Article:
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Expectation Errors, Uncertainty And Economic Activity


Author Info

  • Yavuz Arslan
  • Aslihan Atabek
  • Timur Hulagu
  • Saygin Sahinoz


The aim of this study is to analyze the relationship between uncertainty and economic activity. For this purpose, we use a confidential firm level panel data set (Business Tendency Survey) from Turkey to form three uncertainty measures, namely total, idiosyncratic and aggregate uncertainty. In particular, we construct expectation errors of firms by comparing their survey responses about expectations and realizations on their production volume. Our results reveal countercyclical relationships between our uncertainty measures and economic activity. We further show that a one standard deviation increase in aggregate uncertainty is followed by a 0 : 5 percent decline in year-on-year change of industrial production on impact. The prolonged effect reaches more than 4 : 7 percent in a year for any of these three measures. In addition to the macroeconomic implications of uncertainty, we exploit the panel dimension of our data set to investigate the effects of firm specific uncertainty on that firm's investment decisions. Ordered probit estimation results show that if a firm makes more expectation errors -faces more uncertainty- it is more likely to defer investment plans even after controlling the aggregate uncertainty.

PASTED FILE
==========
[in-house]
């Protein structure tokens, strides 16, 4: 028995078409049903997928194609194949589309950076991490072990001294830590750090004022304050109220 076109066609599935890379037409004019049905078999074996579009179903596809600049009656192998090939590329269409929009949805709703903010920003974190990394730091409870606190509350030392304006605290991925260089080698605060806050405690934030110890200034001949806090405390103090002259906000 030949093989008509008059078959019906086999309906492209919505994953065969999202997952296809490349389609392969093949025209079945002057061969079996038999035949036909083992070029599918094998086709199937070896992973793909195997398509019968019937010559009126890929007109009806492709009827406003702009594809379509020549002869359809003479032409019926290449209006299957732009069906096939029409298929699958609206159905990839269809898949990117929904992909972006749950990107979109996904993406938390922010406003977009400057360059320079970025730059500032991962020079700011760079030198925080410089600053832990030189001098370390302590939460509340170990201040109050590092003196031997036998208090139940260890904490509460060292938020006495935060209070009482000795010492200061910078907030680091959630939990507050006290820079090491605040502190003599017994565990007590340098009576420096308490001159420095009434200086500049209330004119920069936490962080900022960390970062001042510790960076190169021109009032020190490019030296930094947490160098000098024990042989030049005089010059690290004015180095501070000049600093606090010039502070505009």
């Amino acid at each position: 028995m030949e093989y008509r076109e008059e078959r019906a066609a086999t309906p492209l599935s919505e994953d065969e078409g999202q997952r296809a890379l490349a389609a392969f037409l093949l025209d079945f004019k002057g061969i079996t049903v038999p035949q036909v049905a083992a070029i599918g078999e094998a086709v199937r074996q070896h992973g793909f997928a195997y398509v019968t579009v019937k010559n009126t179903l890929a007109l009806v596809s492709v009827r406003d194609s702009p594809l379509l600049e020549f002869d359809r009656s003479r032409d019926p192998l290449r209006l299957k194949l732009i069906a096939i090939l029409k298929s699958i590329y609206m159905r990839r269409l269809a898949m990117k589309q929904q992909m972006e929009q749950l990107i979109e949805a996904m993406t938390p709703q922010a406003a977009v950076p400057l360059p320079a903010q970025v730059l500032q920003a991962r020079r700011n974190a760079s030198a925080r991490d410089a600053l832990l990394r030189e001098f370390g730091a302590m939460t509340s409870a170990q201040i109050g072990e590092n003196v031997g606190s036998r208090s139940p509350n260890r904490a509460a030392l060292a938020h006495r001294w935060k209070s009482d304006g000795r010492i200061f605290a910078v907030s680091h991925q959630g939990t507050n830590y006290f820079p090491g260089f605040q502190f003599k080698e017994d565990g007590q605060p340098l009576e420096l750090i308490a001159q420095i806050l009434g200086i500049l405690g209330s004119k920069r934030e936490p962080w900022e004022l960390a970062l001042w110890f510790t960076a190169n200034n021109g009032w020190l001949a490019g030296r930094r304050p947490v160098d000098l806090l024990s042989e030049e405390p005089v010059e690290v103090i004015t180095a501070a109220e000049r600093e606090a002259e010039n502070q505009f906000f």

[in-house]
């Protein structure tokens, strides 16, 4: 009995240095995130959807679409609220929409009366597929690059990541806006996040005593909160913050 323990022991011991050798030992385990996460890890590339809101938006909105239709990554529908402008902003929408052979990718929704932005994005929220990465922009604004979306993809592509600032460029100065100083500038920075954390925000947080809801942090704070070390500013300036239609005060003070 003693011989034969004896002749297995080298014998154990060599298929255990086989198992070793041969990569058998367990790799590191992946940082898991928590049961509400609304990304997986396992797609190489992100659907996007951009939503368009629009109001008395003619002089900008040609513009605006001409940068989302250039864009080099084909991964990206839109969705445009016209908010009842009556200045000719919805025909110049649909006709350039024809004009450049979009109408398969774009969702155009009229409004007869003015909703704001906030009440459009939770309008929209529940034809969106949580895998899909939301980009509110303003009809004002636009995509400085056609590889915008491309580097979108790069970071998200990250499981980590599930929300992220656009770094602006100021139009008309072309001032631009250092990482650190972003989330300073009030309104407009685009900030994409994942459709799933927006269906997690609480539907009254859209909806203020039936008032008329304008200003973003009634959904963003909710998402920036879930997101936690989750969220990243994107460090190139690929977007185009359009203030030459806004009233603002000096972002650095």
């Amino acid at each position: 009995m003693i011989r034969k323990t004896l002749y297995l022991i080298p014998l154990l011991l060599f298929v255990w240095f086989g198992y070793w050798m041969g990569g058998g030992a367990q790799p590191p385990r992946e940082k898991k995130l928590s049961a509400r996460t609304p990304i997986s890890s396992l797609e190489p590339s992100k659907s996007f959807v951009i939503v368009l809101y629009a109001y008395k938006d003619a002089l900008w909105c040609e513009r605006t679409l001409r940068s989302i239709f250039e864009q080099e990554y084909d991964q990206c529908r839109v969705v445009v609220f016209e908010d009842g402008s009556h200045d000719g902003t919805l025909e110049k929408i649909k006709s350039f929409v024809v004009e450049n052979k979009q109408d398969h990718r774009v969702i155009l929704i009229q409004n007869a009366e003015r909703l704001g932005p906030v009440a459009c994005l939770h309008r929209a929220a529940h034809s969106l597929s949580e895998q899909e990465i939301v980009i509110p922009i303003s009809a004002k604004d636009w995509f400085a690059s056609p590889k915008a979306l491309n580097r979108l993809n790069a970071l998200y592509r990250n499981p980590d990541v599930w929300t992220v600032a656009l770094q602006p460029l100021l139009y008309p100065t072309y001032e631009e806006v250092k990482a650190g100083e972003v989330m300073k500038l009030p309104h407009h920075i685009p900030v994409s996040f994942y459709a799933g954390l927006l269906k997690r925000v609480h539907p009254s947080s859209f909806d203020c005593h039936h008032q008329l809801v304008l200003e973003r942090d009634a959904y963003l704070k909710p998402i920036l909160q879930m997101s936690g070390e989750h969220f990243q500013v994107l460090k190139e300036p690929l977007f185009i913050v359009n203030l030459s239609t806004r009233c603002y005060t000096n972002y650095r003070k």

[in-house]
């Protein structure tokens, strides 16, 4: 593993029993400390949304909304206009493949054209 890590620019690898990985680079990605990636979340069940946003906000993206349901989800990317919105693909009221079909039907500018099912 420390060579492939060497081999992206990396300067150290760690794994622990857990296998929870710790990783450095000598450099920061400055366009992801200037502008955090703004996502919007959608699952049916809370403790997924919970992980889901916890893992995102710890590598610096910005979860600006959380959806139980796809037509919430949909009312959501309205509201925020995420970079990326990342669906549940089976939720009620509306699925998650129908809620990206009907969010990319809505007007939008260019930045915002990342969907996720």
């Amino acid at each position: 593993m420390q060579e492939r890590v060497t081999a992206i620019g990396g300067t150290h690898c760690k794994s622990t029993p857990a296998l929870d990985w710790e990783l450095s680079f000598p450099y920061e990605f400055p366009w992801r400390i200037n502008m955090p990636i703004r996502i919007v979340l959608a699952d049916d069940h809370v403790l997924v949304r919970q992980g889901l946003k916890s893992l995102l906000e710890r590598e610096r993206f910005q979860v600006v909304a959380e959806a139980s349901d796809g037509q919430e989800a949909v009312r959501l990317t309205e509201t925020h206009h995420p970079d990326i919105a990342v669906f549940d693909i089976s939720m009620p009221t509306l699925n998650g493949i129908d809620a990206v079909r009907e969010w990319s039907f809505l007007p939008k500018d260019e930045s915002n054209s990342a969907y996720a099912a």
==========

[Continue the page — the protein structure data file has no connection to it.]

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Bibliographic Info

Paper provided by Research and Monetary Policy Department, Central Bank of the Republic of Turkey in its series Working Papers with number 1117.

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Date of creation: 2011
Date of revision:
Handle: RePEc:tcb:wpaper:1117

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Related research

Keywords: Uncertainty; Qualitative Survey Data; Business Cycles; Investment;

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Cited by:
  1. Scott R. Baker & Nicholas Bloom, 2013. "Does Uncertainty Reduce Growth? Using Disasters as Natural Experiments," CEP Discussion Papers, Centre for Economic Performance, LSE dp1243, Centre for Economic Performance, LSE.
  2. Stephanie Denis & Prakash Kannan, 2013. "The Impact of Uncertainty Shocks on the UK Economy," IMF Working Papers, International Monetary Fund 13/66, International Monetary Fund.


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